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Inflation reached 5.9% in April 2023, according to INSEE. Up on March, the rise in prices is fueled by higher energy and service costs. Prices rose by 15% on average in April in food departments, leading households to change their consumption habits. A new trend is emerging: that of “race fragmentation”.

To pay less, some French people do their shopping in several times. They are no longer satisfied with one and the same store to fill their shopping cart. Depending on the products, they do not hesitate to change supermarkets in order to find the best price. This is particularly the case of Chloé, mother of six children, interviewed by our colleagues from Parisian.

“I take everything I can from a discounter, then I top up in several supermarkets depending on the prices,” says Chloé. After a few purchases at the Action store in Vigneux-sur-Seine (Essonne), she went 2km away to Leclerc de Montgeron. Forced to “run to the right, to the left, to be a winner on the prizes and get by”, her races turn into a marathon, the stages of which alternate between Carrefour, Super U, Leclerc, Aldi, Lidl and Action.

She is not the only one in this case. In Strasbourg (Bas-Rhin), Lou, 30, tells Actu Strabourg that she does her shopping in 5 different stores. But is splitting up shopping really profitable? Isn’t the cost in time and gas more important than the savings?

According to Audrey, mother of four children, by splitting up her shopping, she would save 100 to 150 euros per month on a budget of 700 euros. Chloé and Audrey, followers of fragmentation interviewed by Le Parisien, take advantage of the proximity of the different brands they frequent. Indeed, the commercial area of ​​Vigneux-sur-Seine brings together over a few hundred meters NOZ, Auchan and Action. As for Leclerc de Montgeron, it is 5 minutes away.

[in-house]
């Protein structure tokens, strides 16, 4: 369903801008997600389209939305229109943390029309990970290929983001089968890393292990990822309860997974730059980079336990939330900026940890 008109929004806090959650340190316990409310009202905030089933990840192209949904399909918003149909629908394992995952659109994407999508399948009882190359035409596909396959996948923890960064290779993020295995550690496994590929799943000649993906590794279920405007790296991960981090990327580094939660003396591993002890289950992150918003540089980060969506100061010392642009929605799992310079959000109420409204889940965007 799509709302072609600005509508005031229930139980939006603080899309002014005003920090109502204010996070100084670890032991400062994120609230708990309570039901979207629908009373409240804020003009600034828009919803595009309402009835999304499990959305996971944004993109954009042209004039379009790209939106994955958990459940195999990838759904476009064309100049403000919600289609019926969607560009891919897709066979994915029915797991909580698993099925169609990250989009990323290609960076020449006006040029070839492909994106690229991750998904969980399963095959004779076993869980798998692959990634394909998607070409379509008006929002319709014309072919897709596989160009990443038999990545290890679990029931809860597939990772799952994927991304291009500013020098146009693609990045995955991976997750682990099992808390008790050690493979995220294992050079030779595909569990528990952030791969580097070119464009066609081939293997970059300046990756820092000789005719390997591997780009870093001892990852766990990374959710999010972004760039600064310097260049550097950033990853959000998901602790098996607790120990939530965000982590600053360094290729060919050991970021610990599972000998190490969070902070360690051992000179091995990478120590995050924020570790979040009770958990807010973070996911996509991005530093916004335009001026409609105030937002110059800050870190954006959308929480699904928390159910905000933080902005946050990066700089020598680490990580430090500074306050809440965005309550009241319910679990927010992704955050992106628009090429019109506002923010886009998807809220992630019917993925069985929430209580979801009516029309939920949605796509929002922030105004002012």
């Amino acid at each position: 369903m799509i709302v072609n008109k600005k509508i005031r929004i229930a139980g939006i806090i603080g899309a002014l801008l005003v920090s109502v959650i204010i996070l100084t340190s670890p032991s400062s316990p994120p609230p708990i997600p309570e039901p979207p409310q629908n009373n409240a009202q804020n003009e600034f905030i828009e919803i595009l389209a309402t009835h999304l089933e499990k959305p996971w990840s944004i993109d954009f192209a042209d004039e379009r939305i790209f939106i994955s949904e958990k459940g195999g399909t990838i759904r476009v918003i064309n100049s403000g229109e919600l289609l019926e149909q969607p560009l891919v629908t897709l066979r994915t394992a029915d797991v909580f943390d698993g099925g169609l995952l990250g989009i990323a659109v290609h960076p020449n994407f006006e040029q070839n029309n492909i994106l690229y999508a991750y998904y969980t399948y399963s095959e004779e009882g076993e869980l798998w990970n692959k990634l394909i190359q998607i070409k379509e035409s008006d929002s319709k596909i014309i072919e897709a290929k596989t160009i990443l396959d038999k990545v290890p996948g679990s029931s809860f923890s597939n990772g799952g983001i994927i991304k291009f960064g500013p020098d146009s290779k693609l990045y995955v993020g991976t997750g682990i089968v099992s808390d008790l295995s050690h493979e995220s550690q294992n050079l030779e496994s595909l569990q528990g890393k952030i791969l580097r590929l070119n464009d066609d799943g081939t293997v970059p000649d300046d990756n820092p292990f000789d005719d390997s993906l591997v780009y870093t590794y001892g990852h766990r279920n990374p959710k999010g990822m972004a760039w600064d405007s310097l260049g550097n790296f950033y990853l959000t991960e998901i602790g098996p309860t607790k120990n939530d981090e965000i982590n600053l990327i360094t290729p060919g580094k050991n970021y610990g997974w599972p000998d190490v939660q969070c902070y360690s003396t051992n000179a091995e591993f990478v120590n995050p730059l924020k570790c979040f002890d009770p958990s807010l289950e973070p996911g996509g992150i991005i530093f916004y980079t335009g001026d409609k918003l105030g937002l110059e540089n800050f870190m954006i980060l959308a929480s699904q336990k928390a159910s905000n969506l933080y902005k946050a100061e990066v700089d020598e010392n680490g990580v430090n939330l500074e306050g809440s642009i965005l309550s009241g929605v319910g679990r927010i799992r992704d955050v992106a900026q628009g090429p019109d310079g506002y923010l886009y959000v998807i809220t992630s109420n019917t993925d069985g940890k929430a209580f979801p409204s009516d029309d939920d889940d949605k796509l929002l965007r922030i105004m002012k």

However, not everyone benefits from such a plurality of brands around their homes. Ida, a resident of Lis-lez-Lannoy (Nord), is aware of the limits of fragmentation. “I don’t go very far, I don’t do a lot of driving, it avoids using a lot of petrol. When I look at the prices, for one or two cents, it’s not worth the 10 kilometres”, she explains to our colleagues from TF1.

Beyond the cost of transport, you have to be prepared to spend time shopping. Ida spends up to 6 hours a week in supermarkets. This Tuesday, May 16, accompanied by the cameras of TF1, she saved 20 euros after three hours spent on the shelves of three stores. The price paid according to Ida for not lowering her standard of living in this context of inflation. Fragmentation is not the only trick to save on your shopping. Others are less time-consuming and accessible to everyone. What are they ?

Audrey, 42, mother of four, reveals to Le Parisien that she orders in drive to avoid going into stores. “I don’t want to be tempted by products and offers, otherwise I buy things I don’t need”. Another tip, unsold items or “short dates” bins. Charlotte, 65, is a fervent fan. “For fruit and vegetables, I go to the market at the end, just before they pick up everything, because they cut prices.”

Other simple things you can do to save money at checkout include comparing prices by the kilo, using loyalty programs and cards, making an accurate list and sticking to it. Finally, some track down the best deals in supermarket flyers before going shopping.